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How can a factory farmed animal be kosher?


Rabbi Elchanan Lewis

20 Shevat 5767
To me, I seems very clear that there are many lessons that animals must be treated with kindness, certainly Judaism was the leader and the first system that recognized this. We have many examples. I grew up knowing the feed my animals before myself, the stories about a man helping a horse, not muzzling an oxen plowing a field, and even Kosher animals were killed as kindly as possible. Now, we have animal factories, where animals live a life unlike anything ever imagined in biblical days. They live horrendous lives of physical and mental abuse. It seems to me so inconsistent that such an animal could then be killed and considered kosher. It supports such a horrendous, abusive system. This very fact had driven me from much of the Jewish community, as it defies my sense of justice and humanity and flies in the face of the great beauty I see with Judaism. For feeling this, I have been insulted, but Judaism clearly led me to such a view. I felt a pride with knowing Judaism was to serve as a guiding light for the world, and this just contradicts everything for me. Please, I would appreciate a sincere, reflective thought and answer.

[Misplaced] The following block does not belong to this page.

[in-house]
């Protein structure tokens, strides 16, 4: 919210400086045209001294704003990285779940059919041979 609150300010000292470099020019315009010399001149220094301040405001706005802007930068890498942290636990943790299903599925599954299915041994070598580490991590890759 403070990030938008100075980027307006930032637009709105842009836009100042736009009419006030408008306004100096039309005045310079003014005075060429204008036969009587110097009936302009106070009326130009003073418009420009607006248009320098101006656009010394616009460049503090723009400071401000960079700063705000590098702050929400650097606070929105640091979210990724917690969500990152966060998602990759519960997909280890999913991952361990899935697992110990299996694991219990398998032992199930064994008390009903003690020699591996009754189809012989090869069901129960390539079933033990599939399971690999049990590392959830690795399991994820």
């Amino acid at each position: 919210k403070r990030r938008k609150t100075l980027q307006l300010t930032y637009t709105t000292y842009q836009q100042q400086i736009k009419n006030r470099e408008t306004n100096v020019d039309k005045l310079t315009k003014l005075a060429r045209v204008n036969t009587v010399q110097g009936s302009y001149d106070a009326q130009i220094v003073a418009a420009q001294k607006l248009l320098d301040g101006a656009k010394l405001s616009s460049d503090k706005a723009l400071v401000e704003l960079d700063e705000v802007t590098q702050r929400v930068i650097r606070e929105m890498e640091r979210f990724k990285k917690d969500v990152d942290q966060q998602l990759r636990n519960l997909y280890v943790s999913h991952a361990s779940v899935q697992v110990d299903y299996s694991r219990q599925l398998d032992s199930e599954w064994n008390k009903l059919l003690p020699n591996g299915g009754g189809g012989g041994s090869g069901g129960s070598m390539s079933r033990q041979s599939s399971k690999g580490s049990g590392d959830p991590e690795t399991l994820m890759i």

Physical and mental abuse of animals is wrong and not the Jewish way of treating Hashem's creation. Animals are created for the sake of man; we can work them, use their produce and even slaughter them for their meat. However, we are commanded to ease their pain and to prevent from causing extra suffering. (see Shulchan Aruch CM 272, 9) A frailer to observe these Halachic requirements has nothing to do with Kashrut. The meat will be Kosher even if the animal was abused by its Jewish or non-Jewish owner as long as it was slaughtered properly.
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